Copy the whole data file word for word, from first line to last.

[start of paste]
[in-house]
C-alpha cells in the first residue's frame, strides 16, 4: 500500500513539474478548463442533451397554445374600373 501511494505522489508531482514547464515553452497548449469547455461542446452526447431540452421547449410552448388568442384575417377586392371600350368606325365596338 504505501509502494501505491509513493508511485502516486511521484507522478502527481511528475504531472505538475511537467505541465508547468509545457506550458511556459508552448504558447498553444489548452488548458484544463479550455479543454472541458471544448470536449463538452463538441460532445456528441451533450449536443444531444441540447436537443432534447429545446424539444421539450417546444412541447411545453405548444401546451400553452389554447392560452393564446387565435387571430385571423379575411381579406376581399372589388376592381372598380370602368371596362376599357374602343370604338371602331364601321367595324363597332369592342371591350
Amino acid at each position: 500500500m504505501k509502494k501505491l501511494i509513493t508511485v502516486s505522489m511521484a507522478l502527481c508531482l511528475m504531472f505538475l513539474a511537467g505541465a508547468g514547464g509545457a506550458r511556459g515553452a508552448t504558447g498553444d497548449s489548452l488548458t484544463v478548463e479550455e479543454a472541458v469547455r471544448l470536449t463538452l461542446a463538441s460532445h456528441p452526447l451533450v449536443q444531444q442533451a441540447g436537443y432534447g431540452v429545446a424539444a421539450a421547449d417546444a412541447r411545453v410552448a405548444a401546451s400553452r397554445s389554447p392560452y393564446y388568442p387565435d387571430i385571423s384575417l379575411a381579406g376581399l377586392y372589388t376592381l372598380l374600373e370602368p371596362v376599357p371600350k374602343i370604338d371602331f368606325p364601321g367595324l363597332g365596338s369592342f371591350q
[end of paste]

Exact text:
[in-house]
C-alpha cells in the first residue's frame, strides 16, 4: 500500500513539474478548463442533451397554445374600373 501511494505522489508531482514547464515553452497548449469547455461542446452526447431540452421547449410552448388568442384575417377586392371600350368606325365596338 504505501509502494501505491509513493508511485502516486511521484507522478502527481511528475504531472505538475511537467505541465508547468509545457506550458511556459508552448504558447498553444489548452488548458484544463479550455479543454472541458471544448470536449463538452463538441460532445456528441451533450449536443444531444441540447436537443432534447429545446424539444421539450417546444412541447411545453405548444401546451400553452389554447392560452393564446387565435387571430385571423379575411381579406376581399372589388376592381372598380370602368371596362376599357374602343370604338371602331364601321367595324363597332369592342371591350
Amino acid at each position: 500500500m504505501k509502494k501505491l501511494i509513493t508511485v502516486s505522489m511521484a507522478l502527481c508531482l511528475m504531472f505538475l513539474a511537467g505541465a508547468g514547464g509545457a506550458r511556459g515553452a508552448t504558447g498553444d497548449s489548452l488548458t484544463v478548463e479550455e479543454a472541458v469547455r471544448l470536449t463538452l461542446a463538441s460532445h456528441p452526447l451533450v449536443q444531444q442533451a441540447g436537443y432534447g431540452v429545446a424539444a421539450a421547449d417546444a412541447r411545453v410552448a405548444a401546451s400553452r397554445s389554447p392560452y393564446y388568442p387565435d387571430i385571423s384575417l379575411a381579406g376581399l377586392y372589388t376592381l372598380l374600373e370602368p371596362v376599357p371600350k374602343i370604338d371602331f368606325p364601321g367595324l363597332g365596338s369592342f371591350q